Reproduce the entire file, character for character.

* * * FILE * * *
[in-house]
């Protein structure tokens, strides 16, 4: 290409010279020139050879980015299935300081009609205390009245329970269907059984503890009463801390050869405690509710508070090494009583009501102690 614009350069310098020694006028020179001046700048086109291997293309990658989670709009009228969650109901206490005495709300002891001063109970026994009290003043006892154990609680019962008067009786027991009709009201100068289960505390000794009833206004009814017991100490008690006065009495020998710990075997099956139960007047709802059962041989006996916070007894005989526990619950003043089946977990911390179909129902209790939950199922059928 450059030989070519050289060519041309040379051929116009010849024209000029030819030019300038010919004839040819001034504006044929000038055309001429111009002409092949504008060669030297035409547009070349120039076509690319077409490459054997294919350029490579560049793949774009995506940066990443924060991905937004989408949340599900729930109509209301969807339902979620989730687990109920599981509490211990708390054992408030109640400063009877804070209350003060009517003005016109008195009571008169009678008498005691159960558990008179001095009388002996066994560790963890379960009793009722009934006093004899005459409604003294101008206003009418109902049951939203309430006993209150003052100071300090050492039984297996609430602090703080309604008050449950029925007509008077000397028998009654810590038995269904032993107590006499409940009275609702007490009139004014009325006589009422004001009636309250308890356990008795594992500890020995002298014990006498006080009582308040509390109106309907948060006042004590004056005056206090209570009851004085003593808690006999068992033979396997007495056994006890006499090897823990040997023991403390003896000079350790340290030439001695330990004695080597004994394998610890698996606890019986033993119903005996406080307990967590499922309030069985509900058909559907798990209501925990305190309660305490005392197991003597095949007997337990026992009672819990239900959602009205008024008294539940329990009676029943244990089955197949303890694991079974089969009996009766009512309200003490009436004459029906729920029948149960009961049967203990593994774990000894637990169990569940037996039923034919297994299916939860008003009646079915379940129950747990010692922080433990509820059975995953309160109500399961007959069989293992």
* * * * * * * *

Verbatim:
[in-house]
């Protein structure tokens, strides 16, 4: 290409010279020139050879980015299935300081009609205390009245329970269907059984503890009463801390050869405690509710508070090494009583009501102690 614009350069310098020694006028020179001046700048086109291997293309990658989670709009009228969650109901206490005495709300002891001063109970026994009290003043006892154990609680019962008067009786027991009709009201100068289960505390000794009833206004009814017991100490008690006065009495020998710990075997099956139960007047709802059962041989006996916070007894005989526990619950003043089946977990911390179909129902209790939950199922059928 450059030989070519050289060519041309040379051929116009010849024209000029030819030019300038010919004839040819001034504006044929000038055309001429111009002409092949504008060669030297035409547009070349120039076509690319077409490459054997294919350029490579560049793949774009995506940066990443924060991905937004989408949340599900729930109509209301969807339902979620989730687990109920599981509490211990708390054992408030109640400063009877804070209350003060009517003005016109008195009571008169009678008498005691159960558990008179001095009388002996066994560790963890379960009793009722009934006093004899005459409604003294101008206003009418109902049951939203309430006993209150003052100071300090050492039984297996609430602090703080309604008050449950029925007509008077000397028998009654810590038995269904032993107590006499409940009275609702007490009139004014009325006589009422004001009636309250308890356990008795594992500890020995002298014990006498006080009582308040509390109106309907948060006042004590004056005056206090209570009851004085003593808690006999068992033979396997007495056994006890006499090897823990040997023991403390003896000079350790340290030439001695330990004695080597004994394998610890698996606890019986033993119903005996406080307990967590499922309030069985509900058909559907798990209501925990305190309660305490005392197991003597095949007997337990026992009672819990239900959602009205008024008294539940329990009676029943244990089955197949303890694991079974089969009996009766009512309200003490009436004459029906729920029948149960009961049967203990593994774990000894637990169990569940037996039923034919297994299916939860008003009646079915379940129950747990010692922080433990509820059975995953309160109500399961007959069989293992």